it gives its name. It is of an irregular oblong form; in the south
about 3, in the north about 5 miles broad. It is from 6 to 7 miles
in length; and stretches along the eastern bank of the river Clyde,
which separates it on the south from Pettinain and Carmichael, and
on the west from Lesmahagoe. The adjacent parish on the north is
Carluke, from which it is partly divided by Mashoch burn. Carstairs
bounds it on the east. The town of Lanark is situated in 550 34' of
north latitude, and 3° 5' of west longitude from Greenwich. It may
be considered as the central town of the Lowlands, being 31 miles
distant from Edinburgh, 35 from Stirling, 23 from Glasgow, and 47
In 1244, Lanark was burnt to the ground; a fate which befell several
other towns at the same period, and to which they were liable from
having been then built of wood. In 1297 it was the scene of the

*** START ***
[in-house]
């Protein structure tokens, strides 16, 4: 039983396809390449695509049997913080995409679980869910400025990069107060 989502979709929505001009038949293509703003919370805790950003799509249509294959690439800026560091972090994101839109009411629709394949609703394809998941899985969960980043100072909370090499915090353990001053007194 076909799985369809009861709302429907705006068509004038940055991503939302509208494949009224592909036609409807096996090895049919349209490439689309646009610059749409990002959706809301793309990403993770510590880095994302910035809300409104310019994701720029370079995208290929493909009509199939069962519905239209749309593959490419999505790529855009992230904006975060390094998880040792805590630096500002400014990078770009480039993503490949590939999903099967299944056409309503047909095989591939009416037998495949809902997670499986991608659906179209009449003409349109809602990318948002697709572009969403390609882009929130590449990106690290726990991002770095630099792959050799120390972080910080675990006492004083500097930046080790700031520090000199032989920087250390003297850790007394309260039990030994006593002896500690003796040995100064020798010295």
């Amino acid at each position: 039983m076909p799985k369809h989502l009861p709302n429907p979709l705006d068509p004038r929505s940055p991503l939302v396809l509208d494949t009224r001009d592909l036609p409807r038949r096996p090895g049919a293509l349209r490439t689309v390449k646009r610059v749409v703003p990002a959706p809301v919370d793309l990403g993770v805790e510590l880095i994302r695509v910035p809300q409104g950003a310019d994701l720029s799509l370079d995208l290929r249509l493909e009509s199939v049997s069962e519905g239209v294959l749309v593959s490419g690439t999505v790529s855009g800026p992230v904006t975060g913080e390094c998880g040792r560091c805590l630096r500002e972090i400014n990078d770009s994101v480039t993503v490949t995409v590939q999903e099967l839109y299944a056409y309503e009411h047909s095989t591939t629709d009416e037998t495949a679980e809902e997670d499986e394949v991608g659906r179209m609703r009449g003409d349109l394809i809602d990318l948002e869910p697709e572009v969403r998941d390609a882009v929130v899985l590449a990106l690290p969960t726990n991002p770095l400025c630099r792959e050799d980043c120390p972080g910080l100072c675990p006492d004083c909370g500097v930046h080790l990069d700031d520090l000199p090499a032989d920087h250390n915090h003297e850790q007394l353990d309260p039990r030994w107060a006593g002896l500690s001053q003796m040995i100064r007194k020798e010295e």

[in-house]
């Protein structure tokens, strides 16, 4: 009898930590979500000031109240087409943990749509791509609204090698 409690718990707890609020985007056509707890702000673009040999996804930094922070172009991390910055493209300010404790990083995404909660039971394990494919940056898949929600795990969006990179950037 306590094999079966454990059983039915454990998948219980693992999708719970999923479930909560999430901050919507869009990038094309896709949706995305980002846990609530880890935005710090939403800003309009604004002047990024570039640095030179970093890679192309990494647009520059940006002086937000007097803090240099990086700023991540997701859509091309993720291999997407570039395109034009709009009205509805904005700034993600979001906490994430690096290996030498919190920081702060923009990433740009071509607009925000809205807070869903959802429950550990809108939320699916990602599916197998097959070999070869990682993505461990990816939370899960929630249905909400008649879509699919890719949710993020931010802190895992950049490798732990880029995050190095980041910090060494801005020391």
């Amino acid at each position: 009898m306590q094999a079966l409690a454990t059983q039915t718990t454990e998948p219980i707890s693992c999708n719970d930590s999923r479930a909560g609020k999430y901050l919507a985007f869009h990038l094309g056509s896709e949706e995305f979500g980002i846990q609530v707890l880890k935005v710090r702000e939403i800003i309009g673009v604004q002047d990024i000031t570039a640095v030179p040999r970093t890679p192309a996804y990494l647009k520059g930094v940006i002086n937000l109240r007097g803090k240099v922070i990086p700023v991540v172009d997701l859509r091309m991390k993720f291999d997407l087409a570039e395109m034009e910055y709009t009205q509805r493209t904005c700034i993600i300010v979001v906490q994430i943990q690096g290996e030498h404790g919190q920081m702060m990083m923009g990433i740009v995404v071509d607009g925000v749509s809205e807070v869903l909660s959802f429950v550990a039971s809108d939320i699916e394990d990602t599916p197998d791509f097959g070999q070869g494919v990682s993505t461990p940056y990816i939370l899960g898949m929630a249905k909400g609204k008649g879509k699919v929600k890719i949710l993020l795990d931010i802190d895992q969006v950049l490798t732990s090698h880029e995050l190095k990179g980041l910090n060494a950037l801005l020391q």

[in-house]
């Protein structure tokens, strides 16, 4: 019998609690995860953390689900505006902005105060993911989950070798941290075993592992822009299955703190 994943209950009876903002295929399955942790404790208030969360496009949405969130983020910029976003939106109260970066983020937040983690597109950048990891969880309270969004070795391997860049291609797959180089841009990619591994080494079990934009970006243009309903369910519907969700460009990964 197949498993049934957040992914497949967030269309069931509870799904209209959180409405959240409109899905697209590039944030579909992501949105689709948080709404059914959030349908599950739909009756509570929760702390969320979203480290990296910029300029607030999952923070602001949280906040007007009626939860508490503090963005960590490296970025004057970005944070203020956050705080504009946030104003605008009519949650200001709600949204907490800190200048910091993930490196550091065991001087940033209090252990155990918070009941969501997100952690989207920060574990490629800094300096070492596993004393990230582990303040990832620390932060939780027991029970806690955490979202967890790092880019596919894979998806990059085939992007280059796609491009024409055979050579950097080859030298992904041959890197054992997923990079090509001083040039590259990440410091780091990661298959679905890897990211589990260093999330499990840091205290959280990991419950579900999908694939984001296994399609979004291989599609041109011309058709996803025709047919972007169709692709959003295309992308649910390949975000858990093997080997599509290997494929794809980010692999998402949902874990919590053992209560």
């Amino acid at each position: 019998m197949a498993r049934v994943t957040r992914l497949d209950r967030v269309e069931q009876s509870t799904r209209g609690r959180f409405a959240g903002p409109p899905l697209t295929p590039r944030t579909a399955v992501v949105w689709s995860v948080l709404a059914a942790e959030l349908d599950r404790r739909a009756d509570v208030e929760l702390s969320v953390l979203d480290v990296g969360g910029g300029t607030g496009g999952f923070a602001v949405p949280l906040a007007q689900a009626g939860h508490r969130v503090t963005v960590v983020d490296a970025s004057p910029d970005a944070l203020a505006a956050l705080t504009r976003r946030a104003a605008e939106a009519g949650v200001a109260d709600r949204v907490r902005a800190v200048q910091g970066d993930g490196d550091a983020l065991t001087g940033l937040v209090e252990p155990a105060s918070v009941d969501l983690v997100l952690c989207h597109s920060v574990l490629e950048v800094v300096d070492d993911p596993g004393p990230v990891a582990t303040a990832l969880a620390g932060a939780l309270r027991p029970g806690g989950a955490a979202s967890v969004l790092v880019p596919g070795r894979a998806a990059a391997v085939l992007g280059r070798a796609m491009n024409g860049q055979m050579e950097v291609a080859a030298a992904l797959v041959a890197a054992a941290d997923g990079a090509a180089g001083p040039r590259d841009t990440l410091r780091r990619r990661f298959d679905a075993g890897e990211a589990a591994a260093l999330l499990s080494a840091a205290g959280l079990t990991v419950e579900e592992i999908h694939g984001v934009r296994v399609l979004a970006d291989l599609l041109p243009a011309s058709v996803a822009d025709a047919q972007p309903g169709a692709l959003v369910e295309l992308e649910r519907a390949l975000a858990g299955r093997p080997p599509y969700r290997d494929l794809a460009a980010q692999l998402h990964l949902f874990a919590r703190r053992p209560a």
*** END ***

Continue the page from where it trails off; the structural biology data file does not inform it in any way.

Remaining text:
first military exploit of Sir William Wallace, who there slew
William de Hesliope or Heselrigg, the English she-, riff, and
expelled his soldiers from the town. It seems to have been a
garrisoned place in 1310, for we read of its having then surrendered
to King Robert Bruce, with Dumfries, Ayr, and the We of Bute. On the
12th of January 1682, the Covenanters here published a declaration,
which Wodrow calls the first essay of the "societies united into a
correspondence." This act roused the indignation of the
Privy-Council, who fined the town 6000 merks, and issued processes
against the freeholders for not preventing it, nor seizing the
parties concerned in it. Several persons were executed at the place